While proponents of contemporary Japanese art do not seem quite as preoccupied with attempts to shock as their Western counterparts, for curators and creators with an eye on finding fame and fortune overseas, courting controversy can seem almost like an obligation.
But for a nation whose artists typically do “cute” and “quirky” far better than “disturbing” or “outrageous,” attempts at being provocative often prove strained.
So is the case at “Nihonga Painting: Six Provocative Artists,” the show currently at the Yokohama Museum of Art. The exhibition is effectively a followup to March’s much-hyped “MOT Annual 2006: No Border — From Nihonga to Nihonga” show at Tokyo’s Museum of Contemporary Art, which presented seven upcoming artists who were supposedly seeking to channel, confront or subvert the restrictions of traditional Japanese painting.
While “No Border” adopted a dubiously liberal interpretation of what constitutes nihonga, this exhibition uses the label in such a way as to render it meaningless.
The term — literally “Japanese pictures” — is a school of painting started in the 1880s when the American Ernest Fellonosa, a professor of philosophy at the Imperial University of Tokyo, coined the term with critic and painter Okakura Kakuzo to counter what he saw as the debilitating influence of Western trends in modern art on traditional Japanese image-making.
Under the direction of Yokohama-born Okakura, styles from several traditional schools of painting were absorbed by artists working under this new artistic umbrella, and nihonga eventually came to refer to artists who painted on paper and silk with the mineral pigments used by earlier generations of Japanese artists, while adhering to age-old conventions of subject matter.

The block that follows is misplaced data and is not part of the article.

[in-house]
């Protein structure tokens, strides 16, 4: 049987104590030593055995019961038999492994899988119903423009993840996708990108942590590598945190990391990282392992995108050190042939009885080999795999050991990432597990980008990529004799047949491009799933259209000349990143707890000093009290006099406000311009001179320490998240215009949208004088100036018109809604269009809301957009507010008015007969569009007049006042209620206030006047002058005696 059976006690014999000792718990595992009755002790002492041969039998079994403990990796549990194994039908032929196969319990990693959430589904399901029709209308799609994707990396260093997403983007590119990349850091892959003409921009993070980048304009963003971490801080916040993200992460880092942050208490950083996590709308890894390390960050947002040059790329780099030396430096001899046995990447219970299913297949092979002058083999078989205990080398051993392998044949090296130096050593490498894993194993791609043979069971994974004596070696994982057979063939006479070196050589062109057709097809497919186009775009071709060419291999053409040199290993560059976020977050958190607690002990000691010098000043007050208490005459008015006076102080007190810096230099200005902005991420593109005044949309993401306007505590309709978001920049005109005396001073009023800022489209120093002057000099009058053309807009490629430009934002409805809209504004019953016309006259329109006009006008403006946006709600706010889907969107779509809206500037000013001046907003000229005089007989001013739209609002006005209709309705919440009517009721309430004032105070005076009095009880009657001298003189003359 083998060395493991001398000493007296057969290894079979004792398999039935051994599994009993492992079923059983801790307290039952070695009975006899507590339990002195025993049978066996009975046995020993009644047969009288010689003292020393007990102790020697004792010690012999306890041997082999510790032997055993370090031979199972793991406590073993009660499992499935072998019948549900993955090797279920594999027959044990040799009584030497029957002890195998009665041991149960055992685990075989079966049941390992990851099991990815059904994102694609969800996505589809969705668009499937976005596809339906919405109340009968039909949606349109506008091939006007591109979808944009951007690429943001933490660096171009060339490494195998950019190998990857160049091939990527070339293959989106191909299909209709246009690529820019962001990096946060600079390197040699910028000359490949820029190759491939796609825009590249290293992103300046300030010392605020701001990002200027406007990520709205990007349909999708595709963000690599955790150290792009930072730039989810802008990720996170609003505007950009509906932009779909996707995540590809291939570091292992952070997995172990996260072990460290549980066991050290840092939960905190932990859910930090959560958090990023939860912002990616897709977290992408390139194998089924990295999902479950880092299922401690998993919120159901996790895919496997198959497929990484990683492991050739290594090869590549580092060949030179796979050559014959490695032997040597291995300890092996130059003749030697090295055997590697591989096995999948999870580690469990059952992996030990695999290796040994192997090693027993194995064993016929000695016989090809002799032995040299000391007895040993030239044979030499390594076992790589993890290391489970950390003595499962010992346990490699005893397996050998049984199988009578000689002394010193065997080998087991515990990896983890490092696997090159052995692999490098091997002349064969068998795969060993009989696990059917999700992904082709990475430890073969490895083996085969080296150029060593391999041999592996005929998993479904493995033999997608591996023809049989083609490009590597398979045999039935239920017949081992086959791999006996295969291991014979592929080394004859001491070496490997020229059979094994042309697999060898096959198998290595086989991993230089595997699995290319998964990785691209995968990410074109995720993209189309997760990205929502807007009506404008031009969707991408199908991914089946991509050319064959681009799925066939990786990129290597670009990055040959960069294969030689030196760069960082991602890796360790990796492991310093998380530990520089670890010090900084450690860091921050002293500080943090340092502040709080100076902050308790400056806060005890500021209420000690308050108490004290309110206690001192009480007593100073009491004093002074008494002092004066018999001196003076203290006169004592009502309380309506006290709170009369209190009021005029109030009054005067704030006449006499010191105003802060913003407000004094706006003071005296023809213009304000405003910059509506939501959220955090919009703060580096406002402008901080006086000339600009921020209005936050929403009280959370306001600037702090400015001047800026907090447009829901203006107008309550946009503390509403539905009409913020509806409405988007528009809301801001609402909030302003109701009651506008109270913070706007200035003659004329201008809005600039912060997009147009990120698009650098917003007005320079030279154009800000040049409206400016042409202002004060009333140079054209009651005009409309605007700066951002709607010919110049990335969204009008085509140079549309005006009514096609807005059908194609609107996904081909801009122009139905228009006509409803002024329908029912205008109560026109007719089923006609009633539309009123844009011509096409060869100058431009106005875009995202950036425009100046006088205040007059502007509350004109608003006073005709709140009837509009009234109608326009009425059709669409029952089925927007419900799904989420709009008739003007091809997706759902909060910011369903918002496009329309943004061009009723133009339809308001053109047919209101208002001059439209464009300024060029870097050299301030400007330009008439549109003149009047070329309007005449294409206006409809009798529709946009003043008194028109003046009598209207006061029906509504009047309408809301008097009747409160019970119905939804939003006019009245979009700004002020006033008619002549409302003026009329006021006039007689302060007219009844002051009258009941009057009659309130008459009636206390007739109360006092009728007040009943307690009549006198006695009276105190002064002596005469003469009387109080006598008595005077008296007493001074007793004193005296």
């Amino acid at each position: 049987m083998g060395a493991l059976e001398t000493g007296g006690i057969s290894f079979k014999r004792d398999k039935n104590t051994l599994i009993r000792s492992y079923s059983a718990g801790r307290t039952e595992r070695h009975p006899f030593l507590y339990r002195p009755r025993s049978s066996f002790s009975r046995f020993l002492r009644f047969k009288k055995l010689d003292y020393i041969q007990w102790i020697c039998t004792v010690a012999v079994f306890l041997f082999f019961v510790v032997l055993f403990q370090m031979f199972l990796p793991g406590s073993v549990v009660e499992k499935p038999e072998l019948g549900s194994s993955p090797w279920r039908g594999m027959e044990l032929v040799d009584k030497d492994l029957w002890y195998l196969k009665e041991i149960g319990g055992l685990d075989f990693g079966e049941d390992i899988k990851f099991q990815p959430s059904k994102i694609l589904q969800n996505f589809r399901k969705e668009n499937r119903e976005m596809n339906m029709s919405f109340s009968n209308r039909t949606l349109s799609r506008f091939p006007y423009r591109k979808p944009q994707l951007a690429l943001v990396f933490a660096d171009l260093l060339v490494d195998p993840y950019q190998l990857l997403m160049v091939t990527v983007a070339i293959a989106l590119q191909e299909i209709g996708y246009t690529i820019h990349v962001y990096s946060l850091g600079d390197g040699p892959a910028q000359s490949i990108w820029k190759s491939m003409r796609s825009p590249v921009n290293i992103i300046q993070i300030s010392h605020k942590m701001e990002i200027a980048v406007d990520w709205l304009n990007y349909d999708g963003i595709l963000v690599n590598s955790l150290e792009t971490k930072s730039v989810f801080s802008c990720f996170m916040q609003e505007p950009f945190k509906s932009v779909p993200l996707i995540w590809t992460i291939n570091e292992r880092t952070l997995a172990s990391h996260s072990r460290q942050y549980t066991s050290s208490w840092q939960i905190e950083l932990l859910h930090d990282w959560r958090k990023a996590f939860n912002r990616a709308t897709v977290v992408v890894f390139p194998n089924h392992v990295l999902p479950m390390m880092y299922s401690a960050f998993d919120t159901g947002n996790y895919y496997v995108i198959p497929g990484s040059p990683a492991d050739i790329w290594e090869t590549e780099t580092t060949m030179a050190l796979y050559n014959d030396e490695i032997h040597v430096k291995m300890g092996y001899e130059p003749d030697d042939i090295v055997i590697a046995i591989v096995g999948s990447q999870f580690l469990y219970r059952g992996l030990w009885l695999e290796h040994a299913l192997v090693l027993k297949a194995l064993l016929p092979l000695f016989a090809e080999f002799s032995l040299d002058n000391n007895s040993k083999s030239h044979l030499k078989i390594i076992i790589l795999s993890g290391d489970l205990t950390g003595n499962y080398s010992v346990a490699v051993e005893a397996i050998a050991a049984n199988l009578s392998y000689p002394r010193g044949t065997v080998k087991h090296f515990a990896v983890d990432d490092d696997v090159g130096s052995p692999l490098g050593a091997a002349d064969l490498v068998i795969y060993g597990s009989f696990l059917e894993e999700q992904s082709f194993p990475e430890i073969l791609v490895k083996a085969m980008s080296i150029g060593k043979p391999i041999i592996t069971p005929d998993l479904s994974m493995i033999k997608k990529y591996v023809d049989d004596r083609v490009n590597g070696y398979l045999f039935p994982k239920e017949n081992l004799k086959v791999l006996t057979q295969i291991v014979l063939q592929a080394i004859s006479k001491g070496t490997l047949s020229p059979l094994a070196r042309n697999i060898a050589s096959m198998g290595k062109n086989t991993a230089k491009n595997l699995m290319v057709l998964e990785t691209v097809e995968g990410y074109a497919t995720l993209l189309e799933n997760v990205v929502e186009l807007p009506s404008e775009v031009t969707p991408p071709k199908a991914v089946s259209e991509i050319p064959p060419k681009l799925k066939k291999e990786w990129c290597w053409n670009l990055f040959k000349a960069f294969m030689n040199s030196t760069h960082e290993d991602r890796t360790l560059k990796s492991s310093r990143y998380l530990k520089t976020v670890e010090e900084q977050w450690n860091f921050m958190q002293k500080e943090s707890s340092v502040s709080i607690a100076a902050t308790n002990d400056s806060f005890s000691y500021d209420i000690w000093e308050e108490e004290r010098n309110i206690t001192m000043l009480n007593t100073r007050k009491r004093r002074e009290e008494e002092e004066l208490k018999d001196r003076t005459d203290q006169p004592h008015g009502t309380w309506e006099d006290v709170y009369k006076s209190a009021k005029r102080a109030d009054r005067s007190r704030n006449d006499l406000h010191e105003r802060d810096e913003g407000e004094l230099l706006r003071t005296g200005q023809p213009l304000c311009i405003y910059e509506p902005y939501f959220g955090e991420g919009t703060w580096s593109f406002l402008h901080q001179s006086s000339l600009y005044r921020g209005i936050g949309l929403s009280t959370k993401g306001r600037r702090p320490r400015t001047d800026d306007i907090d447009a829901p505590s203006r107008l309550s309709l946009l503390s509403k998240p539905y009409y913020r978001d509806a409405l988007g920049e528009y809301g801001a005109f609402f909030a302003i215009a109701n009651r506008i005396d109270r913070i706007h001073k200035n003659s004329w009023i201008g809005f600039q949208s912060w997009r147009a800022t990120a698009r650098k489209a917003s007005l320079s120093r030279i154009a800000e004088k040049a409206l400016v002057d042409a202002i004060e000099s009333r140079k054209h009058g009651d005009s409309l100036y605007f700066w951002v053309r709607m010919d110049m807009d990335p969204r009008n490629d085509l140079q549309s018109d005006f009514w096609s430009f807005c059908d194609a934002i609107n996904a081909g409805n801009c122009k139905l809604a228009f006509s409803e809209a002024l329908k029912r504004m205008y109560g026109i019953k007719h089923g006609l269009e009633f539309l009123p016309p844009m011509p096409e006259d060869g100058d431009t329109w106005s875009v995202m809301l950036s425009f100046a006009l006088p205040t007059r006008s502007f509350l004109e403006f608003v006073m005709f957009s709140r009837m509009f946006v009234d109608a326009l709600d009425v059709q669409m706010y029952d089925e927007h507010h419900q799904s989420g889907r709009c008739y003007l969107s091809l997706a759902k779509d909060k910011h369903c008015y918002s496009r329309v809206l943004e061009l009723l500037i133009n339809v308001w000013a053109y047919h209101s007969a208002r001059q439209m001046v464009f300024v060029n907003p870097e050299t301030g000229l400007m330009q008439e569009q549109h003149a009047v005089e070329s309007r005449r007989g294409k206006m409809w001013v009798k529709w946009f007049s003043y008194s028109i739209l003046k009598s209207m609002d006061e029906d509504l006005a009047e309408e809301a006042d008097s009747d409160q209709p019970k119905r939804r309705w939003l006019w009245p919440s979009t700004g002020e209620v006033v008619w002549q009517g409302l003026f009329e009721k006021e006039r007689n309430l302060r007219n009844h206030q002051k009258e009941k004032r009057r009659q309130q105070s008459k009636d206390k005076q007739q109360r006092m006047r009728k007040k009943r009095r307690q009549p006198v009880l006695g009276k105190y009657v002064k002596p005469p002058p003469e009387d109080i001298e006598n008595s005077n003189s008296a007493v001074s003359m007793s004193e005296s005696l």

Strictly speaking, they were to stick to kacho fugetsu (flowers, birds, wind, moon) and accepted genres, including landscapes, wildlife and depictions of historical or mythical figures.
Each of the six artists on show here has been asked to select works from the extensive nihonga archives at the museum to show alongside their own creations, in an attempt to highlight the evolution of the form. The concept works well for some, but is exasperatingly irrelevant for others, particularly the three artists — Kengo Nakamura, Kotobuki Shiriagari and Rai Fuji — whose works can boast only the most tenuous links with nihonga.
Using pigments made from minerals, charcoal and whalebone to achieve sophisticated surface effects, nihonga tends toward a hazy, ethereal look, and it is this spectral quality that art-world supernova Fuyuko Matsui has captured to greatest effect. At the same time she has, quite successfully, defied the medium’s codification of what can and cannot be portrayed.
Nihonga’s reactionary founders would probably be horrified to see Matsui’s “Keeping Up the Pureness” (2004), which depicts a naked woman with her chest opened like a dissection study, or other disturbing images such as “Becoming Friends with All the Children in the World” (2005).
Matsui, who will celebrate her 32nd birthday in November, turned from oils to Japanese-style painting while preparing to enter Tokyo National University of Fine Arts and Music. She cites the formalism of nihonga as one of its attractions, particularly in regards to the process of painting.
It can hardly have hurt Matsui’s cause that she is a stunningly beautiful woman, but her rigorous adherence to the techniques of her adopted genre has been rewarded with effusive praise by even the most conservative of critics, in spite of all the unsettling imagery.
To a greater extent than her contemporaries, Matsui is able to conjure up original, genuinely provocative and powerful images that go beyond being a riff on the medium’s rigid conventions to ask searching questions about sanity, dreams, ghosts and beauty.